php.net |  support |  documentation |  report a bug |  advanced search |  search howto |  statistics |  random bug |  login
Request #56323 rowCount() fails
Submitted: 2005-02-23 17:12 UTC Modified: 2005-02-27 01:47 UTC
From: lists at cyberlot dot net Assigned:
Status: Not a bug Package: PDO_MYSQL (PECL)
PHP Version: 5.0.3 OS: Fedora Core 3
Private report: No CVE-ID: None
Welcome back! If you're the original bug submitter, here's where you can edit the bug or add additional notes.
If this is not your bug, you can add a comment by following this link.
If this is your bug, but you forgot your password, you can retrieve your password here.
Password:
Status:
Package:
Bug Type:
Summary:
From: lists at cyberlot dot net
New email:
PHP Version: OS:

 

 [2005-02-23 17:12 UTC] lists at cyberlot dot net
Description:
------------
rowCount() returns 0 when it should return a value

While I realize rowCount use on a select is not portable, there has always been the ability to use num_rows within mysql php api's.

Docs suggest this should work with mysql

Same code using normal mysql api works

Reproduce code:
---------------
$dsn = 'mysql:dbname=mysql;host=localhost';
$db1 = new PDO($dsn, 'root', '');
$dsn = 'mysql:dbname=venue;host=localhost';
$db2 = new PDO($dsn, 'root', '');
                                                                                                                                                             
$result2 = $db2->query('SELECT * FROM songs');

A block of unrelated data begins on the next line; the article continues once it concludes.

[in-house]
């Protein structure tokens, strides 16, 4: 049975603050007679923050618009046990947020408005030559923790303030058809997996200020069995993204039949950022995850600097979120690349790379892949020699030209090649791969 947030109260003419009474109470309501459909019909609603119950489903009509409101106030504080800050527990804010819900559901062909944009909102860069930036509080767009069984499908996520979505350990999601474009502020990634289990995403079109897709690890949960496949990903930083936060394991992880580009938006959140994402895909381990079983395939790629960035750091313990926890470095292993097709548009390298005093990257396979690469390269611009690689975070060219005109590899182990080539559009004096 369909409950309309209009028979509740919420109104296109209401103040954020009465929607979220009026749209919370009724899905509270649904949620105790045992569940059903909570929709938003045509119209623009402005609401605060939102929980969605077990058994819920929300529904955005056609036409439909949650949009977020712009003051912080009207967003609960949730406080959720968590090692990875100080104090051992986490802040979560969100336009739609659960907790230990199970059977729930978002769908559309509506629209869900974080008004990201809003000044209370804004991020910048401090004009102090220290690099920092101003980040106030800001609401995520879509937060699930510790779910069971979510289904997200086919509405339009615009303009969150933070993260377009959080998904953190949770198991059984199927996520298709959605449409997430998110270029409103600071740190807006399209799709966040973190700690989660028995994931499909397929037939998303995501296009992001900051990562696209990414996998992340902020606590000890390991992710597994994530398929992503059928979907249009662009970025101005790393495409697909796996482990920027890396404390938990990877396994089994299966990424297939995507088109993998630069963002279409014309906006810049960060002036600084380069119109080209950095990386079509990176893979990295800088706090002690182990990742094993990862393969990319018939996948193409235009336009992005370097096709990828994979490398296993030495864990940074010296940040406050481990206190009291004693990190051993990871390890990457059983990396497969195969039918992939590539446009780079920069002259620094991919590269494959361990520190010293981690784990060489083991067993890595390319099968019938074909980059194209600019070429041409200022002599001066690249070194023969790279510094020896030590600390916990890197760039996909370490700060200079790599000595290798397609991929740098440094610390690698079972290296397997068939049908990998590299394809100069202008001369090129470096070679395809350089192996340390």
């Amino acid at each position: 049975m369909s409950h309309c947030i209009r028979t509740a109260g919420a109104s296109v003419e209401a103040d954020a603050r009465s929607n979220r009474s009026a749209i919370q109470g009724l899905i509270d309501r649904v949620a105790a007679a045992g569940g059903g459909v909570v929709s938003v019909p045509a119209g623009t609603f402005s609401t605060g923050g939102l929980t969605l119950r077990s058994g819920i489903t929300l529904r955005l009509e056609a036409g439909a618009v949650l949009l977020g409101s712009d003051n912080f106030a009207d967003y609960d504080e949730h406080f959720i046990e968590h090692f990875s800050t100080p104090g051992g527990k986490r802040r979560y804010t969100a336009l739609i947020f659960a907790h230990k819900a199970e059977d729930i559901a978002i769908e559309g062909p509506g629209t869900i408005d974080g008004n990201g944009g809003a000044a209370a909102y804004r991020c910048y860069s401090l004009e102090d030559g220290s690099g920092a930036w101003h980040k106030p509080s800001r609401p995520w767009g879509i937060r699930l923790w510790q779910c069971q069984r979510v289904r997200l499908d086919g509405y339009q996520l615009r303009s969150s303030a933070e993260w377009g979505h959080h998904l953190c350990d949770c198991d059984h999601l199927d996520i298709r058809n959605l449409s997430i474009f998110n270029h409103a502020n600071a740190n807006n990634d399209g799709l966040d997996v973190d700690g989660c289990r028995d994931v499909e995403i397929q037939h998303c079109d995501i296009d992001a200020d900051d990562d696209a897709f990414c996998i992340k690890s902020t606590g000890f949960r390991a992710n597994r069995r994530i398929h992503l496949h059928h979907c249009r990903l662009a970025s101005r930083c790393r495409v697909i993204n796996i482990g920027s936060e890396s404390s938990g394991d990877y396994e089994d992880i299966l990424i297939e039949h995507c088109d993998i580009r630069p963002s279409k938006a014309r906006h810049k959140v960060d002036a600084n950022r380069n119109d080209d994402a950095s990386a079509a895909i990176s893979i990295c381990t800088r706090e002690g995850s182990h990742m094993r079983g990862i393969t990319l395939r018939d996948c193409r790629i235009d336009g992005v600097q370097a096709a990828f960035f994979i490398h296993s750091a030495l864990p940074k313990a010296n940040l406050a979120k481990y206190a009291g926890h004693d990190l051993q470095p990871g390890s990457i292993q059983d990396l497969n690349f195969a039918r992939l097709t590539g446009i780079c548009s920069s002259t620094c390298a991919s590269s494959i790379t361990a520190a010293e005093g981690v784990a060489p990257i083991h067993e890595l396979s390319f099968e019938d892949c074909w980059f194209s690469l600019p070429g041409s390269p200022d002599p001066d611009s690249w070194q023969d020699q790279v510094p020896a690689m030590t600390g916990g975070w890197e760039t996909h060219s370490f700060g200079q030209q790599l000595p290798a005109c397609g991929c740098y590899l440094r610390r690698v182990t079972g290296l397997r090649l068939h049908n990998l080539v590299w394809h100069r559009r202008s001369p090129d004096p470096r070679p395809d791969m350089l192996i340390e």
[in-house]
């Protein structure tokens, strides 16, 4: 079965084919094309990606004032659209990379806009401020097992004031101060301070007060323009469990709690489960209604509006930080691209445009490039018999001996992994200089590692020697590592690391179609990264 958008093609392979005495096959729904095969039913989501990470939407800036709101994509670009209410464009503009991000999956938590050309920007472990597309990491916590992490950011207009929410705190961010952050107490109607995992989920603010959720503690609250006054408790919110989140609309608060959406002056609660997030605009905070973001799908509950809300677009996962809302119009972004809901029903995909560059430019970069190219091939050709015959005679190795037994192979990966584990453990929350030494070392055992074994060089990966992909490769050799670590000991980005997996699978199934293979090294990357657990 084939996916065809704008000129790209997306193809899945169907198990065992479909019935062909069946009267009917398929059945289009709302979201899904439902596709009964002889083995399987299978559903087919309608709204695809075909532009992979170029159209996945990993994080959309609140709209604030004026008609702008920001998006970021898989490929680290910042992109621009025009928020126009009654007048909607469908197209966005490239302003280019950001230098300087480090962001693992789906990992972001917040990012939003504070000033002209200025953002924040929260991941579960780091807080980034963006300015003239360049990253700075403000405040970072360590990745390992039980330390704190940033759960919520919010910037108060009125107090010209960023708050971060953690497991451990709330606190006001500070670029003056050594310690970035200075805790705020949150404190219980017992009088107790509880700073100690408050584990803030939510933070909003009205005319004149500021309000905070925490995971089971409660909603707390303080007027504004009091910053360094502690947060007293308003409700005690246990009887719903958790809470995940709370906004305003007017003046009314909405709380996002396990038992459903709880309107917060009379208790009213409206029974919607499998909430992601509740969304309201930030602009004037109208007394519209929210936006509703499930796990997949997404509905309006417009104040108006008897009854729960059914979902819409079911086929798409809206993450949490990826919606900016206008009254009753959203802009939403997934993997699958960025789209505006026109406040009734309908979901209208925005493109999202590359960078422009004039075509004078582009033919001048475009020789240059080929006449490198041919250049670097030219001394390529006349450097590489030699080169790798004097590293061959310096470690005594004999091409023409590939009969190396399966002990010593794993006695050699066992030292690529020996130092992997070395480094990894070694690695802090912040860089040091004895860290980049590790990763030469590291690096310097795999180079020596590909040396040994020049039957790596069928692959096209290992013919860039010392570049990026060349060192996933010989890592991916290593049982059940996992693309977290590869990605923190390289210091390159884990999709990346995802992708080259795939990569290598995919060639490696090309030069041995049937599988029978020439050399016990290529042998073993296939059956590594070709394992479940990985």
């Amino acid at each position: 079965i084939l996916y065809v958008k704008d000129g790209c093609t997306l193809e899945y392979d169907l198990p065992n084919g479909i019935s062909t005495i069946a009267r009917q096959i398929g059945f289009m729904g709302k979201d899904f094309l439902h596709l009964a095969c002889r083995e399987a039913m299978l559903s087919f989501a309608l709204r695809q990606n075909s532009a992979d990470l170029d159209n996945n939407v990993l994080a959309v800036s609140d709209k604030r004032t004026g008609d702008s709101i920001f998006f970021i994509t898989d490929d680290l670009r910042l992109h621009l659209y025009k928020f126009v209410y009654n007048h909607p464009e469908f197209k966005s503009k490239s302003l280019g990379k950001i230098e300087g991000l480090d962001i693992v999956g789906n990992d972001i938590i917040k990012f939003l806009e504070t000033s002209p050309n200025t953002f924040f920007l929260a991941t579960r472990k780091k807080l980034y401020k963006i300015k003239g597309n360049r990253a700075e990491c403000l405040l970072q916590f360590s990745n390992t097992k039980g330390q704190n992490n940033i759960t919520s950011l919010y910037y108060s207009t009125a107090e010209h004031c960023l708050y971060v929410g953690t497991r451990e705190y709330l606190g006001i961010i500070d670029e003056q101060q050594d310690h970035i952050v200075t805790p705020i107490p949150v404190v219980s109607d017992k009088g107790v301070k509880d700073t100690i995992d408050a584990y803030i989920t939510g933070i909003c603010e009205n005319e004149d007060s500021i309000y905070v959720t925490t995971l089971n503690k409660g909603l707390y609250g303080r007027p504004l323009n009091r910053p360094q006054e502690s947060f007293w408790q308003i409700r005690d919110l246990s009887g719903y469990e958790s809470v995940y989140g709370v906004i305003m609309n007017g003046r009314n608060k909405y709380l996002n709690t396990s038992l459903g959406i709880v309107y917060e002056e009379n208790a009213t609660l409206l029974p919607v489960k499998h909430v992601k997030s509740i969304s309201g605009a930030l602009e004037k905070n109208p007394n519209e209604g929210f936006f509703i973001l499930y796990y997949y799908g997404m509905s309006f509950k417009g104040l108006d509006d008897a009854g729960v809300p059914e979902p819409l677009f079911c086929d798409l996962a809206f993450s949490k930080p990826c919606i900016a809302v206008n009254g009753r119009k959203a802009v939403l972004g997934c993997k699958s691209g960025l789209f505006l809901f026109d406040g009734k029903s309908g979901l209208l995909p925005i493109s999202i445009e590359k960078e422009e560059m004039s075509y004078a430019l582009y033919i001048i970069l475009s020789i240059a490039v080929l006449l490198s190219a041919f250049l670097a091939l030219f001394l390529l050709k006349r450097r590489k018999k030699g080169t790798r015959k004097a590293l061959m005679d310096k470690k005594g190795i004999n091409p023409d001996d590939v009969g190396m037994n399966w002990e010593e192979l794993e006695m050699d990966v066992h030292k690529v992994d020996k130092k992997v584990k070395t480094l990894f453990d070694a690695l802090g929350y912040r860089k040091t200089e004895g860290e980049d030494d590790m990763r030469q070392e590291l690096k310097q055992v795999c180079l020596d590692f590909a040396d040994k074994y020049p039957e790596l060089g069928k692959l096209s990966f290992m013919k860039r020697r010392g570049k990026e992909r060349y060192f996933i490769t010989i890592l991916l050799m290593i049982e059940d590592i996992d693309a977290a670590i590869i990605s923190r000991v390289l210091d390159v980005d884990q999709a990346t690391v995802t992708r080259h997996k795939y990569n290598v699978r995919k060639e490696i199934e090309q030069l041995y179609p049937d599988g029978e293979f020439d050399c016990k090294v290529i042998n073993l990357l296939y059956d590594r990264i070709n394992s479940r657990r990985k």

echo $result2->rowCount()."\n";
$result1 = $db1->query('SELECT * FROM user');
echo $result1->rowCount()."\n";


Expected result:
----------------
3
5

Actual result:
--------------
0
0

Patches

Add a Patch

Pull Requests

Add a Pull Request

History

AllCommentsChangesGit/SVN commitsRelated reports
 [2005-02-23 17:43 UTC] lists at cyberlot dot net
I found the reason this doesn't work.. The only way to get the number of rows when doing a select is by calling mysql_store_result within the select statement prior to calling mysql_affected_rows.
 [2005-02-26 19:36 UTC] wez@php.net
You should either "SELECT count(*) ..." or use fetchAll() .
The only way that rowCount() will work, for pretty much all databases, is if you read all the rows up front.

PDO is designed to deliberately not do this by default, with the unfortunate, but not terminal, consequence of having rowCount() do nothing useful most of the time.  M$'s ADO has the same "problem".
 [2005-02-27 01:47 UTC] lists at cyberlot dot net
If this is the expected behaviour then the docs need to be updated.

"If the last SQL statement executed by the associated PDOStatement was a SELECT statement, some databases may return the number of rows returned by that statement. However, this behaviour is not guaranteed for all databases and should not be relied on for portable applications."

This statement should be removed all together.

I also thought that pdo was supposed to be a standard method of access and was not really considered a "database abstraction" layer, but a method of access that a program could be carefull and make portable but portablility was not the goal

I refer to
http://www.oracle.com/technology/pub/articles/php_experts/otn_pdo_oracle5.html

Where you state "Unify the common features of the various RDBMS libraries, but don't exclude the more advanced features."
 
PHP Copyright © 2001-2019 The PHP Group
All rights reserved.
Last updated: Sat Dec 14 09:01:24 2019 UTC